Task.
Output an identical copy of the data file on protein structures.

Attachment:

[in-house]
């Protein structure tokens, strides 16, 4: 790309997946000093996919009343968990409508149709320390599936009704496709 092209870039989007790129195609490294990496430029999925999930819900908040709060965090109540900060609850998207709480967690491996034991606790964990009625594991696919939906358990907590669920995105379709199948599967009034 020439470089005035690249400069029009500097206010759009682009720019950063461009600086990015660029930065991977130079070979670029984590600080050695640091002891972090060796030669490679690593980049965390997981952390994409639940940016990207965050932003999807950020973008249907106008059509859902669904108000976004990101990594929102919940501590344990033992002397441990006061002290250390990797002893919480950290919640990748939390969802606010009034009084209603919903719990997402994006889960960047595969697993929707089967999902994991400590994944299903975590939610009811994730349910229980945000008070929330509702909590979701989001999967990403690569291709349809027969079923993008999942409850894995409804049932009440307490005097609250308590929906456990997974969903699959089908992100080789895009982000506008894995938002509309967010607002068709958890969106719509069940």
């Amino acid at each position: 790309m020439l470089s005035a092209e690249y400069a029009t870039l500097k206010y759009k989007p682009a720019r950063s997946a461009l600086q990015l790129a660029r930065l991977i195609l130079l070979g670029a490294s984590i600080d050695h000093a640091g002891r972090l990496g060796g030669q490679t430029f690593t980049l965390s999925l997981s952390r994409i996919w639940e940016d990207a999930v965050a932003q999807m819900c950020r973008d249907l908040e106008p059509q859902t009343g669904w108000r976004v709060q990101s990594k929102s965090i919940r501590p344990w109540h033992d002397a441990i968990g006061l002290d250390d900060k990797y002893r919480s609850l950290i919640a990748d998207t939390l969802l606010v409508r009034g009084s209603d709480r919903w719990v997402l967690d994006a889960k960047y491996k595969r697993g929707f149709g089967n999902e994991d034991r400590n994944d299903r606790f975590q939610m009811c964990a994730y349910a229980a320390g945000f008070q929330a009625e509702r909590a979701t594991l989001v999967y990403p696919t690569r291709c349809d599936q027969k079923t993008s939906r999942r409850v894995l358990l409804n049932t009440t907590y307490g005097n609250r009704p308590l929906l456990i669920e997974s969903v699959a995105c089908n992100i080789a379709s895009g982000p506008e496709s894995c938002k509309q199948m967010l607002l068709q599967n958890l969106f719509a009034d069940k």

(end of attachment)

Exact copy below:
[in-house]
């Protein structure tokens, strides 16, 4: 790309997946000093996919009343968990409508149709320390599936009704496709 092209870039989007790129195609490294990496430029999925999930819900908040709060965090109540900060609850998207709480967690491996034991606790964990009625594991696919939906358990907590669920995105379709199948599967009034 020439470089005035690249400069029009500097206010759009682009720019950063461009600086990015660029930065991977130079070979670029984590600080050695640091002891972090060796030669490679690593980049965390997981952390994409639940940016990207965050932003999807950020973008249907106008059509859902669904108000976004990101990594929102919940501590344990033992002397441990006061002290250390990797002893919480950290919640990748939390969802606010009034009084209603919903719990997402994006889960960047595969697993929707089967999902994991400590994944299903975590939610009811994730349910229980945000008070929330509702909590979701989001999967990403690569291709349809027969079923993008999942409850894995409804049932009440307490005097609250308590929906456990997974969903699959089908992100080789895009982000506008894995938002509309967010607002068709958890969106719509069940």
């Amino acid at each position: 790309m020439l470089s005035a092209e690249y400069a029009t870039l500097k206010y759009k989007p682009a720019r950063s997946a461009l600086q990015l790129a660029r930065l991977i195609l130079l070979g670029a490294s984590i600080d050695h000093a640091g002891r972090l990496g060796g030669q490679t430029f690593t980049l965390s999925l997981s952390r994409i996919w639940e940016d990207a999930v965050a932003q999807m819900c950020r973008d249907l908040e106008p059509q859902t009343g669904w108000r976004v709060q990101s990594k929102s965090i919940r501590p344990w109540h033992d002397a441990i968990g006061l002290d250390d900060k990797y002893r919480s609850l950290i919640a990748d998207t939390l969802l606010v409508r009034g009084s209603d709480r919903w719990v997402l967690d994006a889960k960047y491996k595969r697993g929707f149709g089967n999902e994991d034991r400590n994944d299903r606790f975590q939610m009811c964990a994730y349910a229980a320390g945000f008070q929330a009625e509702r909590a979701t594991l989001v999967y990403p696919t690569r291709c349809d599936q027969k079923t993008s939906r999942r409850v894995l358990l409804n049932t009440t907590y307490g005097n609250r009704p308590l929906l456990i669920e997974s969903v699959a995105c089908n992100i080789a379709s895009g982000p506008e496709s894995c938002k509309q199948m967010l607002l068709q599967n958890l969106f719509a009034d069940k």